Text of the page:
Booth India Club Creates New Competition to Help Develop Business Ideas

Published on February 27, 2010

Home Docs captured the “best presentation” award in the first India Business Idea Competition because the team’s proposal provides a perfect solution to a major problem for consumers in India, said Prabhakar Reddy, managing partner at Global Fuzion Group, LLC. “They still have a long way to go identifying the logistical operational issues, but conceptually it’s fantastic,” said Reddy, one of six judges in the competition finals at Gleacher Center on February 27.

Shantanu Chandra and Shrikant Raman, students in the Evening MBA Program, proposed Home Docs as a subscription service delivering non-emergency home medical care in Indian metropolitan areas through mobile units. “Traffic congestion is a problem that is very common, so it would appeal immediately to people in India’s metros,” Chandra said.

That congestion and the chaos it causes make all retail and service businesses local in India, said fellow judge Scott Meadow, clinical professor of entrepreneurship. “If you believe this is the case, then the consumer becomes either extremely brand loyal or price sensitive, so Home Docs has potential because it supplies a central service in a convenient fashion,” Meadow said.

Five teams presented proposals in the finals after four months of preparation and early-stage competition. Other judges in the finals included Dhiraj Rajaram, ’03, CEO of MuSigma; Linda Darragh, director of entrepreneurship programs at the Polsky Center for Entrepreneurship; Pradeep Chintagunta, Robert Law Professor of Marketing; and Arvind Singh, ’76, CEO of Utopia Inc.

Whealth, a women’s health social media group similar to Weight Watchers in the U.S., won the best idea award. “Their presentation was very professionally done,” Reddy said. “They thought through their whole process. They answered the judges’ questions very well. They were well prepared, and for that reason their presentation was very well done.”

To prepare for its presentation, Whealth team members asked themselves the types of questions a venture capital firm might ask before investing in their idea, said Smita Vadlamani, a first-year student in the Full-Time MBA Program, who presented the proposal during the finals. “We tried to be sure we were able to convey the idea in a very short, one-slide description,” Vadlamani said. “We tried to make sure we had thought through all of the financial and operational details. We asked as many tough questions as we could.”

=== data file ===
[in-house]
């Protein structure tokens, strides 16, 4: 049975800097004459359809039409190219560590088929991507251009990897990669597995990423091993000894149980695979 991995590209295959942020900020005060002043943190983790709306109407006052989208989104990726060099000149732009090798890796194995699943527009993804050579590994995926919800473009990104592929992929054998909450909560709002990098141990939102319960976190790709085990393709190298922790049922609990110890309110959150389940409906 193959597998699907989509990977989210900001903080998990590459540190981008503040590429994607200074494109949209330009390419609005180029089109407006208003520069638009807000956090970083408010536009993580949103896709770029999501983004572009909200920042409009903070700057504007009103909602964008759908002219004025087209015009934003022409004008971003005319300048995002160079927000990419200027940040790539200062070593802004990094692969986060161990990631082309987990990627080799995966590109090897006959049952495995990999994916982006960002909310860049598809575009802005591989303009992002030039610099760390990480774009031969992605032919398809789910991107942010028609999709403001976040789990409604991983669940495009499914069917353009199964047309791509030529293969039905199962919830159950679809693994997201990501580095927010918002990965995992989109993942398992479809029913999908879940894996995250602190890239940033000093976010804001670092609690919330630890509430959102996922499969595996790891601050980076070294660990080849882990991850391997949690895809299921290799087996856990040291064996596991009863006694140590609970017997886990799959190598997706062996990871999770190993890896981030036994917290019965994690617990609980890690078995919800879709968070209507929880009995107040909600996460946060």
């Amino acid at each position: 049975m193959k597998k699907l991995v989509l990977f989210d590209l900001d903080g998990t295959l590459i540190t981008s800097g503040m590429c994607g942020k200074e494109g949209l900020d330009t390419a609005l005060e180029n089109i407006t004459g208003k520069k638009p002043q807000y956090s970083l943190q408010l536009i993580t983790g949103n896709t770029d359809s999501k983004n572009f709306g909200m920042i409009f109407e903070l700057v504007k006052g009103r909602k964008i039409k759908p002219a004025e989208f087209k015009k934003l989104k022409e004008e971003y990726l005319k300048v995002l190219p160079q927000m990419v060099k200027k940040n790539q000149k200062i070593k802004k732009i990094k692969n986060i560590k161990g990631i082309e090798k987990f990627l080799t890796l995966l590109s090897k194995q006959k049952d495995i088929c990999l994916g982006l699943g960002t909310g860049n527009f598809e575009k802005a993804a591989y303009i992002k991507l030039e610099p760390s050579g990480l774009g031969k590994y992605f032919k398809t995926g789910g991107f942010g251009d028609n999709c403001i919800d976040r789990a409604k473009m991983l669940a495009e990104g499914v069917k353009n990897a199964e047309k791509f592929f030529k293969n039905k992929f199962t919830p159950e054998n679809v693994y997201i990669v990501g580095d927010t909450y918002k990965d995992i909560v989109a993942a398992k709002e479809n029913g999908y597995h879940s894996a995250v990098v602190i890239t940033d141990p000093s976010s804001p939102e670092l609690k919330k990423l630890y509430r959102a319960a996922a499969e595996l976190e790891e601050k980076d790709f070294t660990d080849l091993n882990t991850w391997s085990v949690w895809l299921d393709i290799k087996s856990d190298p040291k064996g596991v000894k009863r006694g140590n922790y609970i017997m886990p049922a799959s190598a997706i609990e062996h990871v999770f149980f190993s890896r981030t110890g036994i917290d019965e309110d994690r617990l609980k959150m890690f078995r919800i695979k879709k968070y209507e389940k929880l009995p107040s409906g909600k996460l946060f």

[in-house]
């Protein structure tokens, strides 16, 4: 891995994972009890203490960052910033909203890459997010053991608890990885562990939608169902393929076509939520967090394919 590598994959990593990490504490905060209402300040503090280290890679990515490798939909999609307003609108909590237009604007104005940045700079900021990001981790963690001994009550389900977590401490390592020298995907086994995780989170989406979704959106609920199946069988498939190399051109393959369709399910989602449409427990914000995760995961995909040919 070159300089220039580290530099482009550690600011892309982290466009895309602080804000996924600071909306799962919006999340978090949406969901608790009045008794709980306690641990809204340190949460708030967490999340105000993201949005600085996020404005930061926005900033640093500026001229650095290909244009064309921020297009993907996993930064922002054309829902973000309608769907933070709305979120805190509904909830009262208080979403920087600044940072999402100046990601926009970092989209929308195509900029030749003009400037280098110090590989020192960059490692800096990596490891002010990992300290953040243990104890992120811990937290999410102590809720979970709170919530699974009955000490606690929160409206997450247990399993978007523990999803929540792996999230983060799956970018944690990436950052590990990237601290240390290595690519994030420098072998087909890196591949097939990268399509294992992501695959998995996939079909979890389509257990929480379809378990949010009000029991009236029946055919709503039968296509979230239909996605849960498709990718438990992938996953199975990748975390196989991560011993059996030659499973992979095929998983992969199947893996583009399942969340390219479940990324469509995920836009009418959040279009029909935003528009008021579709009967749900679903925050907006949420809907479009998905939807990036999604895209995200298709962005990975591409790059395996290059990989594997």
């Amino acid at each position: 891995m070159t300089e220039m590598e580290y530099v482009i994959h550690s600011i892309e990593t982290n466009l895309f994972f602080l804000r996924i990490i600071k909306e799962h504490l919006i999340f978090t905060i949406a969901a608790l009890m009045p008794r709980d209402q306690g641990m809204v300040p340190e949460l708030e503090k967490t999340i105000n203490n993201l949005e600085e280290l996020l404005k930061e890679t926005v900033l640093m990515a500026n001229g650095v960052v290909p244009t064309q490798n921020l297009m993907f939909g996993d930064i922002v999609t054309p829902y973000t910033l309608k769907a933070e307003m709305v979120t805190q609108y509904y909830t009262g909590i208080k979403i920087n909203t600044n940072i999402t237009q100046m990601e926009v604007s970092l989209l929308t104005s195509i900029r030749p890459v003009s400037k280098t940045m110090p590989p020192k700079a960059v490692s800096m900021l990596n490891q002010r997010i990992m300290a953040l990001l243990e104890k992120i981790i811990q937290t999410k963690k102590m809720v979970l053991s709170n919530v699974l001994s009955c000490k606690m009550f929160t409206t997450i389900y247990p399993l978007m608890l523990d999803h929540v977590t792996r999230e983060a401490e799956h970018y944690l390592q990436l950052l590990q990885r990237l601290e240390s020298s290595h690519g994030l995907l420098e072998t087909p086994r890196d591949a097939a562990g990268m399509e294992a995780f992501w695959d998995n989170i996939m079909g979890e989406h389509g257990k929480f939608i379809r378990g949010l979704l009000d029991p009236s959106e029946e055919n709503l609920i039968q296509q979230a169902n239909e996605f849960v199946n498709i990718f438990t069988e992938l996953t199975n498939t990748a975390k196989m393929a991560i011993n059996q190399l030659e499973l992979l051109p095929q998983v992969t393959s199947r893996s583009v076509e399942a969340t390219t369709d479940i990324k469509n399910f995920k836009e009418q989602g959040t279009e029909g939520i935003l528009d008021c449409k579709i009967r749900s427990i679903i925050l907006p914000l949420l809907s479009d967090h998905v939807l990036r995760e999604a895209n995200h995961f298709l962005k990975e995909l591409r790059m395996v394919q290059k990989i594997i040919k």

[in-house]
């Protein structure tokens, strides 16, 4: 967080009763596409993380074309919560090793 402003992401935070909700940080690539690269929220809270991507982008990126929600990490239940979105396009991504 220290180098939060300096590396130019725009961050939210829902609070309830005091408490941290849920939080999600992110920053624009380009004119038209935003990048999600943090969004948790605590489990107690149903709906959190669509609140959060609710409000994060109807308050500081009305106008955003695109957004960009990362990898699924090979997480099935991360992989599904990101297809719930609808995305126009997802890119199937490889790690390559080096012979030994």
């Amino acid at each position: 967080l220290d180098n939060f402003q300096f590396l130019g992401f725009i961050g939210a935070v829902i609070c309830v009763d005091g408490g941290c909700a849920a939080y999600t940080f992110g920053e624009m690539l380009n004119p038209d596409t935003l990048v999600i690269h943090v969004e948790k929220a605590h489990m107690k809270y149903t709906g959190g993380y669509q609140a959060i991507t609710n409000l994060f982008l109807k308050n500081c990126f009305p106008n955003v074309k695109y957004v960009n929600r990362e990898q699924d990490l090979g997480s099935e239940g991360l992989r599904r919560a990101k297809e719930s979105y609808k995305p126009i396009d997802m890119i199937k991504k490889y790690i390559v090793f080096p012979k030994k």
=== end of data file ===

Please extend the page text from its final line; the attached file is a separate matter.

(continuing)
The student-led Booth India Club founded the competition to provide a platform to test India-focused business ideas on judges familiar with the economic conditions of the Indian market, said Kamesh Vemu, a student in the Weekend MBA Program and co-chair of the student-led group. “Essentially, we wanted to give students a platform to put together a business idea – not really a business plan, because that sometimes sounds intimidating – and learn from the judges’ feedback,” Vemu said. “The competition was conceived to take these ideas to the New Venture Challenge as the next step.”

The feedback from judges will help guide Home Docs to the next level in developing their proposal, Raman said. “The judges’ reaction – whatever they had to say and add – was phenomenal,” he said. “We did not expect that would be the value add, but it was fantastic.”

Chandra agreed. “We had an idea in place and thought we had thought about a lot of factors that go into it,” he said. “But the feedback was the most valuable part of this competition.”

--Phil Rockrohr